There was no need to panic after Team USA lost exhibition games to Nigeria and Australia, and the same holds true now. They can advance to the knockout stage with wins over Iran and the Czech Republic, and they are heavily favorite in both games. Still, the pressure is mounting.
Popovich said he was more “disappointed” by Sunday’s loss than “surprised.” He has repeatedly accused the media and fans of underestimating Team USA’s opponents and not giving them enough credit.
It doesn’t matter what you want to call it. Team USA has by far the best collection of talent in the world, and for some reason that is not translating to quality play. Popovich had said the team’s offense will be based on “concepts” rather than set plays because of the limited preparation time, but apparently that is not working for players.
Durant didn’t sound all that concerned after Team USA’s two exhibition losses, as he felt they were easily explained. Popovich will have even more explaining to do if it happens again.
Team USA Basketball got off to a rough start at the Tokyo Olympics on Sunday, and the Twitter world was more than happy to laugh at their misfortune.
After two stunning losses in exhibition games leading up to the Olympics, Team USA blew a late lead to France and fell 83-76. Gregg Popovich’s team was a 13-point favorite in the game. The loss was Team USA’s first since Argentina defeated them in the semifinals in 2004. The Twitter memes were ruthless.
Some of the best memes were about Carmelo Anthony, who has one of the strongest Olympic resumes of all time. Carmelo was with Team USA in 2004 when they won a bronze medal, and he then helped the team win three consecutive golds. Fans think Popovich should consider giving the 37-year-old a call.
The loss is hardly a death sentence for Team USA. They now need to beat Iran and the Czech Republic to advance to the knockout stage, and they will be heavily favored in both games. Still, it was not the start they were hoping for.
Some NBA players have also taken shots at Team USA, so the pressure is building in a hurry. Anything less than a gold medal would result in a lot of criticism.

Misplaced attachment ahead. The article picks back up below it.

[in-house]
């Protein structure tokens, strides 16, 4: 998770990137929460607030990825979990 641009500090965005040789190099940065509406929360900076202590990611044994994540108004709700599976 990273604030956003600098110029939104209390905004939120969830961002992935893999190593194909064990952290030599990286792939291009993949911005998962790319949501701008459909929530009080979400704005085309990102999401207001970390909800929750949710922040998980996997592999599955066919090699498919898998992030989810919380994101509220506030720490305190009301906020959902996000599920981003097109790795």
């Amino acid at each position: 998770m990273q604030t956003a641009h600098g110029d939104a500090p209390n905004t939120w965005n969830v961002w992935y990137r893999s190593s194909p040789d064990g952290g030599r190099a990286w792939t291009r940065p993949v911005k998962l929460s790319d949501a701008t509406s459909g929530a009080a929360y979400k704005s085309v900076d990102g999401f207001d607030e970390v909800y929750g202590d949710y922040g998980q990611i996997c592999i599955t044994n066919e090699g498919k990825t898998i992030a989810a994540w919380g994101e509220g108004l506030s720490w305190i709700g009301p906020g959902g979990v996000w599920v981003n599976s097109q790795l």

Team USA Basketball has been under a microscope in Tokyo after surprisingly losing two exhibition games prior to the Olympics, and the subpar play continued in their first official game on Sunday.
Team USA blew a late lead against France to lose its first game of the group stage by a score of 83-76. USA had a 74-73 lead with less than a minute remaining before Evan Fournier hit a 3-pointer and France never looked back. France finished the game on a 16-2 run.
The loss was Team USA’s first since the 2004 Olympics, when Argentina beat them in the semifinals. They had won 24 straight games.
Team USA is not exactly in trouble. They now have to beat Iran and the Czech Republic to advance to the knockout stage, and they will be heavily favored in both games. Though, they were favored by 13.5 points against France.
France has a good amount of NBA talent led by Fournier and Rudy Gobert. They are one of the better teams in the tournament, but their win over Team USA was yet another shock.
Fournier scored a game-high 28 points. Jrue Holiday led Team USA with 18 points after coming off the bench. No one else scored more than 12 points for Gregg Popovich’s team.
Team USA lost exhibition games against Nigeria and Australia ahead of the Olympics. Bradley Beal had to head home from Tokyo due to COVID protocols, but the assumption was that Team USA would overcome all of those setbacks. Kevin Durant explained why the two exhibition losses were not all that alarming, but Sunday’s loss to France will only add to the pressure Team USA is facing.